Class of 2020 Success Stories: BGSU experience is music to Gretchen Hill's ears
Hansen Fellowship provides countless experiences, connections for double music major
By Julie Carle
When Gretchen Hill chose to attend Bowling Green State University on a recommendation by her clarinet teacher, she couldn’t fathom the experiences she would encounter.
During her four and a half years at BGSU, she traveled abroad; attended a monthlong chamber music festival; connected with musicians, educators and alumni; commissioned a musical composition for her instrument-of-choice, clarinet; and developed lifelong friendships.
The December 2020 College of Musical Arts graduate from Swartz Creek, Michigan, came to campus to study music performance and music education. Why pick one when both performing and teaching are her passions, she said.
“On one hand, I really love playing the clarinet and performing, and I wanted to really devote a lot of time to that,” Hill said. “On the other hand, education has always been a passion of mine too. As the oldest child in the family, I would force my siblings to play school with me, and I would always be the teacher.”
Music was important in her family, where her father was a middle and high school music teacher. Thus, she came to the clarinet - or the clarinet came to her - when she was in grade school. She chose clarinet, in part, because she could use the instrument her mother had played for many years, but in hindsight, it was a perfect choice.
“I ‘found’ band when I was in middle school,” Hill said. “I ended up really loving it and I had a passion for the clarinet and for band.”
Throughout middle school and high school, she pursued music with focus and determination.
She was equally motivated when she continued her education at BGSU.
The same focus propelled her into the double major at BGSU, where she was also selected to be a Hansen Fellow.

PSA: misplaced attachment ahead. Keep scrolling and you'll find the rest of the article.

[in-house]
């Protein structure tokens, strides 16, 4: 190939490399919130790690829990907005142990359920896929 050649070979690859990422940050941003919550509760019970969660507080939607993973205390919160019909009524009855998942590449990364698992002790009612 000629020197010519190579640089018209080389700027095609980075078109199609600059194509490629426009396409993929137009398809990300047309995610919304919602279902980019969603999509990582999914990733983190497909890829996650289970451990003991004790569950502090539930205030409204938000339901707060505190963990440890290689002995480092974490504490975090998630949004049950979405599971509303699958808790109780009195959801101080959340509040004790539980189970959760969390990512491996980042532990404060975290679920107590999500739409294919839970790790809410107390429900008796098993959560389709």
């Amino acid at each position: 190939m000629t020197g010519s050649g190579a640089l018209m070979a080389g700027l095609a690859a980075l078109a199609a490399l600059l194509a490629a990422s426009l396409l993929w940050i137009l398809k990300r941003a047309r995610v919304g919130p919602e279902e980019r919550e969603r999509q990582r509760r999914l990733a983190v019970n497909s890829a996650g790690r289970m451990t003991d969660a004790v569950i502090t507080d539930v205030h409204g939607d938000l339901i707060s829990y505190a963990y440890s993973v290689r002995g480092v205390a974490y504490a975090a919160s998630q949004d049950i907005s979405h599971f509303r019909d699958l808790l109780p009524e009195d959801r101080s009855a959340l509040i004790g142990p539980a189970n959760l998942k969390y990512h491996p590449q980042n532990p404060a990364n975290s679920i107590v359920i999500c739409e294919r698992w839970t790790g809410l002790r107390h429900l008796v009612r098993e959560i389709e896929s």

“The Hansen Fellowship is an extraordinary fellowship for two extraordinary freshmen,” said Dr. William Mathis, dean of the College of Musical Arts.
The annual award was established by Dr. DuWayne and Dorothy Hansen ’62, ‘66, longtime friends of the college, as a way to help students stand out from their peers in a competitive job market. The fellowship allows students to pursue a summer experience during their first year, a master class or lessons their second year, commissioning a project their third year and a recording or special performance opportunity their final year.
Hill took advantage each year of the opportunities.
“Every single experience that I gained was like a keystone for who I am as a performer today," she said. "I wouldn’t have been able to do any of the activities without the Hansen Fellowship.”
The most memorable was in January 2019, when she and Ling-Na Kao, her best friend and a Hansen Fellow from the same class, presented a concert in Taiwan, Kao’s home country.
“We created a performance tour and facilitated everything from reserving the concert hall and getting the plane tickets to deciding the program and promoting the recital,” Hill said. “It was an incredible experience and an important trip for me to meet her family and find out about her life and experiences.”
In addition to becoming best friends with Kao through the Hansen Fellowship, she got to know the Hansens, other faculty members, mentors, professionals and alumni in the field.
“The Hansens were so supportive of everything. Dottie Hansen was always checking in with us on Facebook, asking how we were doing and what we were up to,” Hill said. “I value them greatly for their dedication to the arts and the students.”
“Gretchen has been a stellar student and Hansen Fellow,” Mathis said. “She has been an all-around excellent student and ambassador for BGSU and the CMA.”
Her BGSU experience also included an exceptional learning opportunity with her clarinet professor Kevin Schempf. “From the beginning, I knew he was going to be someone that I could learn a lot from.”
Hill plans to pursue a master’s degree in music performance in the fall.
“Because I studied both music performance and education as an undergrad, I would like to have two years to really devote to my instrument,” she said.
After graduate school, she hopes to teach music at the middle school level.
“Students at that age are going through a big transition, and I think they need teachers that are understanding and compassionate and willing to work with them,” she said.
“It’s important to me to help students develop really strong fundamentals on their instruments,” she said. “That’s my favorite part of the music education process, and I hope I can inspire students in the way I was inspired.”